Even while dengue cases in the country are decreasing, the Department of Science and Technology (DOST) continues its fight against the dreadful disease. DOST held a training to capacitate its regional focal persons on the School-based Roll-out of the Ovicidal Larvicidal mosquito trap last 12 October 2011 at the Metrology Conference Hall, DOST Compound, Bicutan, Taguig City.

The training was facilitated by Dr. Lilian de las Llagas, entomologist and public health professor at the University of the Philippines Manila. Dr. de las Llagas discussed the scientific framework of the DOST-OL trap program, its concepts and applications to dengue vector control and surveillance in a classroom setting.

Dr. de las Llagas began the lecture by defining the nature of a vector. It is an arthropod (insect, mite, tick) that is capable of acquiring and supporting the development and transmission of a pathogenic agent (bacteria, viruses, parasites) from one host to another host. In the case of dengue transmission, Aedes mosquito species is known as the prime vector because it has the exact DNA or enzyme that supports the development of dengue virus inside its body.

“It is also important to understand the behavior of Aedes mosquito for the application of necessary control measures like the DOST OL mosquito trap. Only female mosquito bites,” said Dr. de las Llagas. “They suck blood from the victims from sunrise to sunset. This makes the OL mosquito trap significant in the school because most of the children, the most vulnerable dengue victims, are in the school during this span of time,” Dr. de las Llagas added.

Another characteristic of the female mosquito is that it can fly 50 meters to 300 meters (flight range) from its favorite containers to the areas where they could find blood meal. “Though mosquitoes are highly domesticated, a mosquito laying eggs in a nearby community might go around the schools to find its victim.”

Mosquitoes love to rest indoor, under furniture or in lower portions of walls where there are curtains and shoe racks. Dr. de las Llagas also noted that mosquitoes rest outdoors, under the leaves, plant pots, inside of wells, piles of woods, discarded tires, poultry houses, and other dark and shady areas. “These are the areas where we could strategically place our traps,” said Dr. de las Llagas.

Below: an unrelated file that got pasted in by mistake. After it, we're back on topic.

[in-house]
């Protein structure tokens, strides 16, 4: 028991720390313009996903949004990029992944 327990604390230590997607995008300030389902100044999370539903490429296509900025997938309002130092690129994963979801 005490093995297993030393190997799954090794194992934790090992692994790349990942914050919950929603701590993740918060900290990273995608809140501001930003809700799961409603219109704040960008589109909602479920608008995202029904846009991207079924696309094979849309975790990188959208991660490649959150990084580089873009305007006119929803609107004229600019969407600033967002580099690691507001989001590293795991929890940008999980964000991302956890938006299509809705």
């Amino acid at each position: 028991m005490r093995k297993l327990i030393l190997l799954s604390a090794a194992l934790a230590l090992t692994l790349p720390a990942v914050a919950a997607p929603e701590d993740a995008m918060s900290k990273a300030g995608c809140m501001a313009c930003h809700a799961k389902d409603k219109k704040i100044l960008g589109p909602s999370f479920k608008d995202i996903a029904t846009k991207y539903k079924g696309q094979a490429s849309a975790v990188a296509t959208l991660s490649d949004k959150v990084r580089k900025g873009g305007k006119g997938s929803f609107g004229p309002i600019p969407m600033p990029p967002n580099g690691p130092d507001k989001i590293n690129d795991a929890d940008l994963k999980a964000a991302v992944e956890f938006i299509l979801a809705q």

“The DOST OL mosquito trap is a technology that is proven effective. But how we use it makes a big difference. That is why this training is very important,” stressed Dr. de las Llagas. She emphasized the role of the regional focal person as key advocacy partners of the program in the regions. “As trainers, understanding the basic concepts is crucial because you can’t train the teachers if you don’t have enough knowledge and understanding about the technology,” explained Dr. de las Llagas.

The School-based Roll-out of the OL trap Program aims to distribute the DOST OL mosquito trap to approximately 900,000 classrooms in pre-elementary, elementary and high schools nationwide. To date, DOST has already distributed a total of 34, 910 OL traps in the National Capital Region (NCR), 41,286 in Region I and 5,190 in the Cordillera Administrative Region (CAR).

After thorough evaluation and review, the Scopus Content Selection and Advisory Board (CSAB) announced that Acta Medica Philippina is accepted for inclusion in Scopus, the world’s largest online abstract and citation database designed to increase researchers, librarians, productivity through its built-in functionalities that can be used to tract, analyze and visualize research.

Scopus is one of the respected science repositories, containing more than 45 million records or references from more than 18,000 peer-reviewed journals and trade publications all over the world.